I originally envisioned driving the Lucid for a range test. The car had other, faster plans. The Air is a born autobahn rocket, one that Germany’s green party could get behind. A double-wishbone front suspension and multi-link rear pair with adaptive dampers. The suspension, steering and powertrain muscle up via Smooth, Swift and Sprint drive modes. The latter unleashes the Dream Performace’s full 1111 horsepower, up from 789 in mellower modes. Grip feels nearly unbreakable on optional 21-inch wheels that shave off 20 miles of driving range compared to the 471 miles you’d get on 19’s. Lateral traction is more impressive considering the car’s efficiency compromises. Pirelli developed the first “HL” rated tire for Lucid, allowing the Air’s 168-mph top speed but with low rolling resistance for efficiency. Even on the largest wheels, with their fan-like aero blades, the ride remains livable.

Hydraulic-only brakes could use more initial bite, but I say that about most super-powered luxury models. All regenerative braking is accessed by lifting off the throttle, and the programming is dead-on perfect, including a stronger setting for one-pedal driving that also works beautifully in corner-to-corner action. That setting let me use my right foot like a rheostat and barely fuss with the brake pedal. Balancing the car becomes a breeze, with a bonus of reduced brake wear. It also underlines the Taycan’s biggest oversight: Porsche neglected to offer a one-pedal driving mode, leaving critical regen mileage and driver personalization on the table.

In an era of Taycans and Uruses, the idea that a roughly 5050-pound (or more) vehicle can actually handle should no longer surprise. Still, the Lucid hustled like a thicker, late-period John Travolta. Or, to hone in on Lucid’s targets, like a big-ass AMG Benz, only much faster. A shapely steering wheel supplies pleasing heft and accuracy but not much road feel, also unsurprising in an electric car. The Taycan feels smaller from behind the wheel, and remains the king of sporty sensation in EVs. But with so much AWD thrust and grip, the flat-handling Lucid will melt almost any ICE car it encounters in public: Squeeze the throttle, and the next corner arrives faster than a high-speed download. Other cars are strictly snail mail lucid air.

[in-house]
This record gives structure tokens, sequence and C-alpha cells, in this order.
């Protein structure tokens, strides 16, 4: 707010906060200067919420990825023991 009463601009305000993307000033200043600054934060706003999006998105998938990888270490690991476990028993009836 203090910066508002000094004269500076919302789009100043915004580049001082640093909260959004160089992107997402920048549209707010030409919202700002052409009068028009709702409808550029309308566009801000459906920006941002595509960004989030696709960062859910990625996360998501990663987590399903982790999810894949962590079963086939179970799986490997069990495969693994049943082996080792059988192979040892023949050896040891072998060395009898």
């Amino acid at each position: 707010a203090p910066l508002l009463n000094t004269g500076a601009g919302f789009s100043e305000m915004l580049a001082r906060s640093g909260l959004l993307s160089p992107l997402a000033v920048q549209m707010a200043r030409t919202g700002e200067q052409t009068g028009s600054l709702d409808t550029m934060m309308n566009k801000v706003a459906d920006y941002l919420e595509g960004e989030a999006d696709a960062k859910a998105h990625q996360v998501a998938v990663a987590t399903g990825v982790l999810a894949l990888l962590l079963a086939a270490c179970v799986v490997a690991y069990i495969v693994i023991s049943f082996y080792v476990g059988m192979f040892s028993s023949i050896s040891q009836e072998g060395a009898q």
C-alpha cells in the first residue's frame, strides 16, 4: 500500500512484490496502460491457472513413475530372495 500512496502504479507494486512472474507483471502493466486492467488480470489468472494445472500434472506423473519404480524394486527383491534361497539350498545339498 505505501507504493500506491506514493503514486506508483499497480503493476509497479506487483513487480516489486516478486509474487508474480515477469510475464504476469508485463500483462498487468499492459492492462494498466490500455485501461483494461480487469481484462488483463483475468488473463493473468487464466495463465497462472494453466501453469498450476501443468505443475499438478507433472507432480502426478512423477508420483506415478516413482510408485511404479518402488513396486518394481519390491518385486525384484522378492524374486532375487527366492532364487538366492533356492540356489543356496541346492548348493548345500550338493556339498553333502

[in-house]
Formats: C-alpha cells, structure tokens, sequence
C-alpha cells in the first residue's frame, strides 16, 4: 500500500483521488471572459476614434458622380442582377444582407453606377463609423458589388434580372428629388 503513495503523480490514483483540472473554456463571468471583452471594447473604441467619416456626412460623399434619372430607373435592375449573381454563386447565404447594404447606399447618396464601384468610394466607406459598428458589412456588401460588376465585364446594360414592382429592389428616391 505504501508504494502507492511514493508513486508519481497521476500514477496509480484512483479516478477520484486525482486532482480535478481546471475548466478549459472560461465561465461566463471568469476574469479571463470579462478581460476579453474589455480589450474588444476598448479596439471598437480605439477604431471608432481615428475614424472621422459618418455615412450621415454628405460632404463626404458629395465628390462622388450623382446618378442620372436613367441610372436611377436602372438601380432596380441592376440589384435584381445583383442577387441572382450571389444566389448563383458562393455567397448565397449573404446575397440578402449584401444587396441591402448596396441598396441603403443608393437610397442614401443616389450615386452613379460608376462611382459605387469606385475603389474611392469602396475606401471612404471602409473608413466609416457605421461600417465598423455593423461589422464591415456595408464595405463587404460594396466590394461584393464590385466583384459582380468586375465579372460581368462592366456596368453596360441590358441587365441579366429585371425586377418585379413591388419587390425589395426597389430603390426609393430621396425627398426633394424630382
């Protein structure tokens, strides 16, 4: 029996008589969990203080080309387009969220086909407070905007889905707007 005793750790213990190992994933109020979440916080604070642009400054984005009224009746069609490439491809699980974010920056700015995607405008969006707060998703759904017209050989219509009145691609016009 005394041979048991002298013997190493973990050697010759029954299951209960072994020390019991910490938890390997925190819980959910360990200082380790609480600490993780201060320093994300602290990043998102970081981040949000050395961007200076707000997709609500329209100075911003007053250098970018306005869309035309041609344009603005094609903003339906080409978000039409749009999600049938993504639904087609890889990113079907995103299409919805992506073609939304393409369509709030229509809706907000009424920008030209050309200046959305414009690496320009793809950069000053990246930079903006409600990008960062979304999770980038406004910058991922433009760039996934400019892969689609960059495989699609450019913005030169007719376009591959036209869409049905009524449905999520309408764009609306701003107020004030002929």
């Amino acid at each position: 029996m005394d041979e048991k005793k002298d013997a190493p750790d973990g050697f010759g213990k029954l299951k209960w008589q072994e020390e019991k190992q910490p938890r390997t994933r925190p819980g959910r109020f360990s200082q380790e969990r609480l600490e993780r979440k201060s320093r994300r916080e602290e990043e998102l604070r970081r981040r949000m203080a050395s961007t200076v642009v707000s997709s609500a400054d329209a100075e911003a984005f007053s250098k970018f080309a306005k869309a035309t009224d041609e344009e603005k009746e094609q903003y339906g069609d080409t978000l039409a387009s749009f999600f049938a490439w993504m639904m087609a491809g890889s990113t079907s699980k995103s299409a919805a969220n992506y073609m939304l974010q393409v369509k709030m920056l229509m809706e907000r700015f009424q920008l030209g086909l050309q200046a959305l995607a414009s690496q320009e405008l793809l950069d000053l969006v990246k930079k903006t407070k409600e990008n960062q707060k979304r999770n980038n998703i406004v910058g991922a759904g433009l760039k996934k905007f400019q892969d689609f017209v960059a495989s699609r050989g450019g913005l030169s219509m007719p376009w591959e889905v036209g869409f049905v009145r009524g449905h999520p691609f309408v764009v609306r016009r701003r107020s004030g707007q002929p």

Following my own enlightening workouts, Rawlinson takes his own rocketing pass through these forbidding volcanic mountains, with me riding shotgun. The founder frets over a trace of front-end pitch, and assures me it’s being addressed with a rolling change: 10-percent softer front springs and a 10-percent stiffer stabilizer bar. The company plans to address the Tesla Model S Plaid and its accelerative edge via its own tri-motor version of the Air. I toss out a rough guess of 1400 horsepower. Rawlinson smiles and doesn’t deny it.

Even our Lucid’s 1111 horses is ridiculous, prodigal power, but it’s only fair: ICE automakers have shamelessly marketed horsepower and speed for more than a century. Now, their time is running out. Too dramatic? Well, when Lucid went public via a blank-check merger, the Kingdom of Saud—ruled by one Mohammed bin Salman—ended up owning about 65 percent of the upstart automaker.

The Saudis already stand to earn $20 billion profit on an original $2.9 billion investment. Rawlinson acknowledges that the arrangement strikes some observers as odd, but argues it’s actually not: The Middle East knows full well that its oil will either run out or be regulated out of use. But their blazing sun might power the earth’s electrified transportation for 10 billion years. Which gives us plenty of time to screw things up again, or come up with better ideas.
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Old 10-31-2021, 10:03 AM   #23
legacy_etu
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First deliveries yesterday. 12 cars total.
https://twitter.com/i/web/status/1454451865865777162
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Old 11-01-2021, 04:52 PM   #24
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They do not look as well put together as the Rivian Trucks to my eye... but I will wait for reviews.
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Old 11-02-2021, 07:19 AM   #25
legacy_etu
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Kinda surprised they delivered customer vehicles before Rivian. No, I don't count the Rivian's delivered to employees. We'll see if this was just a PR stunt to be able to say they delivered to customers in 21 or if they can keep it up and increase launch cadence.